This video also got me thinking about those "meaningful" and "memorable" moments strictly in terms of World of WarCraft. I'd consider it a safe bet in saying that everyone has quite a few of those moments, that stand out over the years.

Like I mentioned above, prior to playing WoW, I played all the other WarCraft titles. Going into WoW, I knew the stories and lore from the previous games... I knew characters, places, knew what things had looked like from the previous games, etc.. I participated in the WoW beta... but as many folks realize from playing betas... they're not the same as playing the final, polished game.

In terms of the game itself, and has nothing to do with the social aspect of the game at all... there is one moment that truly "wowed" me (see what I did there?), and that was as a new NE character, walking through that gate into Darnassus for the first time. The ambience, look of the city, and music, just sent tingles up my spine the first time I did it. The beta did not prepare me at all for how epic of a feeling it was walking into that city for the first time. That and the first time ever flying over Menethil Harbor and "recognizing" the barracks there from WarCraft III was epic.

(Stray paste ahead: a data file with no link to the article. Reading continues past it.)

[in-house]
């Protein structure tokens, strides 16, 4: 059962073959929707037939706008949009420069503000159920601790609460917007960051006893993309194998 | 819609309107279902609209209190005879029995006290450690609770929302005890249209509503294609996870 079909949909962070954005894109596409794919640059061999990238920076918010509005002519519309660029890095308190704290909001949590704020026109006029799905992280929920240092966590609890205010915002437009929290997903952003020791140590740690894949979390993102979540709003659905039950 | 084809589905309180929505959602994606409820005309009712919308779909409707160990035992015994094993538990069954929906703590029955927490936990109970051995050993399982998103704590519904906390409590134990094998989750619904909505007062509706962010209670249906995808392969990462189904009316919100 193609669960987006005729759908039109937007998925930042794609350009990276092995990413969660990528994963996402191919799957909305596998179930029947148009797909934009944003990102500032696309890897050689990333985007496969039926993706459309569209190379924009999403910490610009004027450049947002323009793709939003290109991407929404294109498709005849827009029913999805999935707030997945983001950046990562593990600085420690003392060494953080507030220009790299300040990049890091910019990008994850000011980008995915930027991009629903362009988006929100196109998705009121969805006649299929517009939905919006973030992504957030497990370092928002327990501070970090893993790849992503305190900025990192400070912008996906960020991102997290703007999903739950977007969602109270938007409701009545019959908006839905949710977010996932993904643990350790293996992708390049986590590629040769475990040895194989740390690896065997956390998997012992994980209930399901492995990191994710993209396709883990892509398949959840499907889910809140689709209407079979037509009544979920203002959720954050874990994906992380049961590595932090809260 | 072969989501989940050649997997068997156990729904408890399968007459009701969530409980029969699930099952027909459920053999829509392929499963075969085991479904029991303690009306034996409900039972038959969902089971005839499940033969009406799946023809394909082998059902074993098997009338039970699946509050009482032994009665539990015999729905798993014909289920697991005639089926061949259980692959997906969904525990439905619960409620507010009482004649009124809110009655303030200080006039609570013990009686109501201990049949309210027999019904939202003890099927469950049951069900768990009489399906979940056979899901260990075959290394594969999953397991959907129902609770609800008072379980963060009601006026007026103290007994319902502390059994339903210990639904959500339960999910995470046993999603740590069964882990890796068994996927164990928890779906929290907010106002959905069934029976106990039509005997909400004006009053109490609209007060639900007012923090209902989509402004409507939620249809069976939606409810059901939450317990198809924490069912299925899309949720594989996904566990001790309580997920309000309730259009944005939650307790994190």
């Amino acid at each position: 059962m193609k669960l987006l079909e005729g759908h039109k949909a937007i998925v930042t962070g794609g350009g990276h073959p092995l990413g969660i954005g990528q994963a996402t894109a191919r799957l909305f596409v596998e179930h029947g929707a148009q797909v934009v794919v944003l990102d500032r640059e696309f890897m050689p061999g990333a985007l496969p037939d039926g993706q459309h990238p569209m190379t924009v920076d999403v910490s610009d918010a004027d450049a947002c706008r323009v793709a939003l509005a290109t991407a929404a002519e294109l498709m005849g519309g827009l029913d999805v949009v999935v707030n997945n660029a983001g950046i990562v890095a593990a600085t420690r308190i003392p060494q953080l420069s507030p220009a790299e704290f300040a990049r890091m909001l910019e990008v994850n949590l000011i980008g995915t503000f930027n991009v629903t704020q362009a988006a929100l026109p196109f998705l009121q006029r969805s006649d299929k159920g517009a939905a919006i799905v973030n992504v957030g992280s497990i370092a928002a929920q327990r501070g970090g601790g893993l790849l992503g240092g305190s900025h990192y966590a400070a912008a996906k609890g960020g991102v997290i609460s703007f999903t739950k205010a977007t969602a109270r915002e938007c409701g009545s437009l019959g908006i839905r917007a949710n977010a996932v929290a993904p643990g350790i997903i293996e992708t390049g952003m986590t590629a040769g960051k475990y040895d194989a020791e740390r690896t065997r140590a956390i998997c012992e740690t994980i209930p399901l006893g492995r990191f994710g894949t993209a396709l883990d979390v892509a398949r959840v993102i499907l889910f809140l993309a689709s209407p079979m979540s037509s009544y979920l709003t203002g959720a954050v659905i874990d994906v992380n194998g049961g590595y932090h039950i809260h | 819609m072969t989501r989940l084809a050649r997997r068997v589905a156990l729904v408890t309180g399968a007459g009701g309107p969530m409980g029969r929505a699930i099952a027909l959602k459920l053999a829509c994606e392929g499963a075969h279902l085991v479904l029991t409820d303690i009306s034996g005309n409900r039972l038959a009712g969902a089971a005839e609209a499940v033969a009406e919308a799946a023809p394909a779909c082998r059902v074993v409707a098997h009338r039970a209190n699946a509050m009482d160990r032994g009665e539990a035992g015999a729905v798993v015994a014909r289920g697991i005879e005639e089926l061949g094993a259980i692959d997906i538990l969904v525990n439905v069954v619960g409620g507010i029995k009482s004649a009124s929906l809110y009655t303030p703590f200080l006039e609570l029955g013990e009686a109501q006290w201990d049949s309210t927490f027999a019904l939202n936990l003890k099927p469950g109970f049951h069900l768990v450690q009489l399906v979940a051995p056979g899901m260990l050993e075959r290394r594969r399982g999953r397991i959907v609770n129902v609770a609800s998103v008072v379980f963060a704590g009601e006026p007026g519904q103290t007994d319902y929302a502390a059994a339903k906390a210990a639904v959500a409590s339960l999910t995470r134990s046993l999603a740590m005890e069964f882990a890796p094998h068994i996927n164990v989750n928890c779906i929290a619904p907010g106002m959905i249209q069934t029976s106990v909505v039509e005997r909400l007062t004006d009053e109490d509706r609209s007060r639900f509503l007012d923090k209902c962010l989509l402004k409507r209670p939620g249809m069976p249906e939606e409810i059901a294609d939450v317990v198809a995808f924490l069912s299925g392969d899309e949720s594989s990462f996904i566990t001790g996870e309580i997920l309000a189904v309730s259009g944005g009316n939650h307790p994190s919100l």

Another great moment, was creating my character.

During the WoW beta, I played as an Undead Mage, since mage/caster-types were what I had normally preferred in RPG's. I wasn't a hard-core beta player... I messed around with it, and did a few quests in the starting area, explored quite a bit, and tried out new abilities as they tested them... but I didn't dedicate much time to it. It was the beta, and like I said above... the game was not really in its finished, polished, and finalized form. The music wasn't implemented, and there were quite a few times where you were restricted to specific areas while they stress tested.